When proper comedy gets involved it becomes a bit of a stranger in a strange land situation, emphasis on the *strange*. Taizo Mote King Saga is about a rice ball-headed demon looking for a girl with star-shaped nipples, summoning demons and humans alike with his anus, and yet the non-demonic characters in the series are still capable of a madness that almost rivals his, usually in referential comedy to everything from Neuro to JoJo’s Bizarre Adventure. Beelzebub’s eponymous baby might be too young to really have a lot of say, but he’s still a small naked demon pikachu accompanied by a large naked man who splits in half to teleport people and a maid in gothic lolita dress who is not averse to murder. Yet the bizarreness of these demons is often secondary to the inhuman strength of main character Oga, the sick-minded desires of deuteragonist Furuichi, or the unreal physical comedy the Tohoshinki are capable of. If anything the humans in Beelzebub bring out the weirder aspects of the demons.

I really appreciate the cartoonish way they establish Poro and the demon realm, with a splash page showing the comical endless battling between demons, cutting to this, Poro say on a skull-adorned throne, reading Weekly Shonen Jump. It’s good comedy that builds the world and concept.

Demon Prince Poro’s Diaries opts for the latter here, and does so in a very recognisable way. Poro is the most powerful demon in the realm, but doesn’t want to be a part of the violent world he exists in, instead fetishing the clearly superior world of earth. Japan to be specific, which is definitely something to talk about in a future article, as the way it mirrors the cultural fetishism committed by western fans of manga is *uncanny*. Taking his chance to go to Japan, attend school, and learn first-hand the lessons he needs to bring back to the demon world to reform all those beneath him, Poro instead pretty much instantly outs himself as a demon, befriends a monstrously violent but good-hearted thug, has to deal with demons coming up to battle him, and punches a hole in reality. As you do. It’s goofy, and the first three chapters deliver on these apparent appealing creative aspects to a demon-on-earth storyline, though coming off the back of a good few series doing similar work does make me worry for its future. Does it have what it takes to survive where Devily Man and Takuan & Batsu so recently failed?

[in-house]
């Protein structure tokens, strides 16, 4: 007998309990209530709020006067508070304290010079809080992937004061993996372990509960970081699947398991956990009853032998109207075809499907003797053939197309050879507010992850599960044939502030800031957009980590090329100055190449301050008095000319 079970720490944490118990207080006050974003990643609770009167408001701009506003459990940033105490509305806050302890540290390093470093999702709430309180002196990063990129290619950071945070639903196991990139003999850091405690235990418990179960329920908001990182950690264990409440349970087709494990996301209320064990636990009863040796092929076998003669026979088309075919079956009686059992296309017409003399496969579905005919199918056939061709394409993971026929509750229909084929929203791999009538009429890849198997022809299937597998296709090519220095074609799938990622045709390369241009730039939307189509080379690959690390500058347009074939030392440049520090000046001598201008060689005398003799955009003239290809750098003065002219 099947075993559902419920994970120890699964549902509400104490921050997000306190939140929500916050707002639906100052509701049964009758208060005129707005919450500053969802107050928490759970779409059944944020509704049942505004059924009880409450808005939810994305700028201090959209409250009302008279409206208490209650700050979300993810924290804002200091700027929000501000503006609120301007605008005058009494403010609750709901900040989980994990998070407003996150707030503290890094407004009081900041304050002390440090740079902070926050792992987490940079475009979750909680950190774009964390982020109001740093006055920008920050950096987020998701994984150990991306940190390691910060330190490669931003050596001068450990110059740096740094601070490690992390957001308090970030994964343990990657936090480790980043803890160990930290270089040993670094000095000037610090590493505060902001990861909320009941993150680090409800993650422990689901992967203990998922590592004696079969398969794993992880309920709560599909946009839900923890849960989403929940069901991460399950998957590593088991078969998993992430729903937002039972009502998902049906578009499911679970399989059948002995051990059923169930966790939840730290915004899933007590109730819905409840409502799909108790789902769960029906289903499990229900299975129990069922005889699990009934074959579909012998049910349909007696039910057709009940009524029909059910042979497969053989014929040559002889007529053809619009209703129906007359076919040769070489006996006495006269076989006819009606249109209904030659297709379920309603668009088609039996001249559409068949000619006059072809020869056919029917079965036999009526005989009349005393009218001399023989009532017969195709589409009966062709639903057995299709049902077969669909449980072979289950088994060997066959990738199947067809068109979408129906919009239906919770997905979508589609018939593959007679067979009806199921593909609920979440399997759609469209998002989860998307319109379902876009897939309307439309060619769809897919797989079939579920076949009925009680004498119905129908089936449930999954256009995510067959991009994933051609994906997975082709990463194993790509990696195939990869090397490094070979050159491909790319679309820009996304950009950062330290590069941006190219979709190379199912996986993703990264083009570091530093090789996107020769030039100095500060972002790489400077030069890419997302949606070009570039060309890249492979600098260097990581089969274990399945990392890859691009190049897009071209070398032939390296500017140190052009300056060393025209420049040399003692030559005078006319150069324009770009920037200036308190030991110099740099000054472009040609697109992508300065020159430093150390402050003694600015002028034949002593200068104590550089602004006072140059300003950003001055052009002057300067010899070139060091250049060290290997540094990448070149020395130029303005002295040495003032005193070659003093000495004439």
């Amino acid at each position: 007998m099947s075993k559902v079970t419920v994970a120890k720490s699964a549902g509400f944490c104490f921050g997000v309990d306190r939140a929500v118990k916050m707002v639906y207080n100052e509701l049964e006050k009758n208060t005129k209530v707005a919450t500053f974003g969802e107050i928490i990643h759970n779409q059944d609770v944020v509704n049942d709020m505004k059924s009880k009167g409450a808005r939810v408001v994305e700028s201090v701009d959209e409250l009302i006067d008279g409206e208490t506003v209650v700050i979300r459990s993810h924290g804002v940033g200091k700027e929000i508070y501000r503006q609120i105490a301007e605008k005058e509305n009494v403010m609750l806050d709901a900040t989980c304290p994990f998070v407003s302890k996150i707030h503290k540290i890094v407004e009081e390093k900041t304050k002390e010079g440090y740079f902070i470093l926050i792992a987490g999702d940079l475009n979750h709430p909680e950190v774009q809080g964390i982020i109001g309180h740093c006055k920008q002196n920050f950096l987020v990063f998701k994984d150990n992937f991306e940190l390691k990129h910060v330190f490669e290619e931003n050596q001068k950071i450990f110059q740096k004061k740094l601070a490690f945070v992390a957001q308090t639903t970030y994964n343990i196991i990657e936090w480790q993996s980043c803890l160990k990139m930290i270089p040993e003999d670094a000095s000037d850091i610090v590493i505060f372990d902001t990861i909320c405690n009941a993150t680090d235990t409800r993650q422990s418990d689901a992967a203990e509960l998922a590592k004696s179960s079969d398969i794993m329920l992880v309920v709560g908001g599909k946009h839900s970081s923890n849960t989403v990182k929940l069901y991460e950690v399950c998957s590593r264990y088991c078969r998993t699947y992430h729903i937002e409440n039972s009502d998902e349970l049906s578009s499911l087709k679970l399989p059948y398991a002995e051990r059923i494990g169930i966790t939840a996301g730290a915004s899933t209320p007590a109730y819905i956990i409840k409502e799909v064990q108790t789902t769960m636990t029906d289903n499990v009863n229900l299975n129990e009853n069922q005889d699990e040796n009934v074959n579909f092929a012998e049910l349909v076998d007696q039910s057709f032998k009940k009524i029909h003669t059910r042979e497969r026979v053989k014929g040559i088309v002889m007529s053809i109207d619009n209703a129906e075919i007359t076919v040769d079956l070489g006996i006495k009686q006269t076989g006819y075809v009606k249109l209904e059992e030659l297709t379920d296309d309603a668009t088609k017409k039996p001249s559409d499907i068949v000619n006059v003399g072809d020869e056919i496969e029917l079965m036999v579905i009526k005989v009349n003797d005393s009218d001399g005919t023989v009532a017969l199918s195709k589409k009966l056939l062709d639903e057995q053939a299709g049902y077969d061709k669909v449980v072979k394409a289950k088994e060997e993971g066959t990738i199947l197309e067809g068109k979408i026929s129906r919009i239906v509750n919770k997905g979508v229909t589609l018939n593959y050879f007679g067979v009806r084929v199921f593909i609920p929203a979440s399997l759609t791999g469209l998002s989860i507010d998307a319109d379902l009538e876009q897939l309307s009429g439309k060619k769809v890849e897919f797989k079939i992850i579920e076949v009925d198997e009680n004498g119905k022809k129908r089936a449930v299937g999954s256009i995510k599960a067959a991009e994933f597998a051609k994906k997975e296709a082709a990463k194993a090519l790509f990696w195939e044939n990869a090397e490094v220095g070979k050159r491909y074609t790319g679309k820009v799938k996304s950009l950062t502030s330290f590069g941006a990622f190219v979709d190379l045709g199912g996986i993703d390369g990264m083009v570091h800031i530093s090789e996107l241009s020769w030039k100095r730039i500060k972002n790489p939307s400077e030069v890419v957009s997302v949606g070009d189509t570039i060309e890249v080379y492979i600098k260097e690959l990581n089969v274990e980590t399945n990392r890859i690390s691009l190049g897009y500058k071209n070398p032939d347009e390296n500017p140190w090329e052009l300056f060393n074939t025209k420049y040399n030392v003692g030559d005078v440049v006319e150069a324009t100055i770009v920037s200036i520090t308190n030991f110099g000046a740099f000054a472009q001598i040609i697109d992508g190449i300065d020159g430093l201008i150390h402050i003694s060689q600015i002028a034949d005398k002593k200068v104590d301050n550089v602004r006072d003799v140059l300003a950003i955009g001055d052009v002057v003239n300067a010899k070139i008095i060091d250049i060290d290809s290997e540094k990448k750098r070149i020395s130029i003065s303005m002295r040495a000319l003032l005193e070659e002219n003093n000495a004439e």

To be honest I’m not sure. Early reception is unclear, and being part of this massive wave of new series gives it fierce competition, but if the past examples used here for this vague article are any indication then it’s working in a genre with more success than failures, *just* about. Four of the seven titles named are at least memorably successful, though they all come from an earlier time, and these trends are hard to predict. We can only hope.

The rare moments of actual combat show an artist that could have gone the battle manga route with some success. This particular double-page spread is reminiscent of some of the best moments of physicality in Hunter x Hunter, which is the highest of praise

Demon Prince Poro’s Diaries was available in English from Weekly Shonen Jump, produced by Viz Media, and available on IOS and Android, as well as their own website. The first three chapters are now available for free on Viz’s website, which almost softens the blow of taking a month off of writing on this site, right? RIGHT?!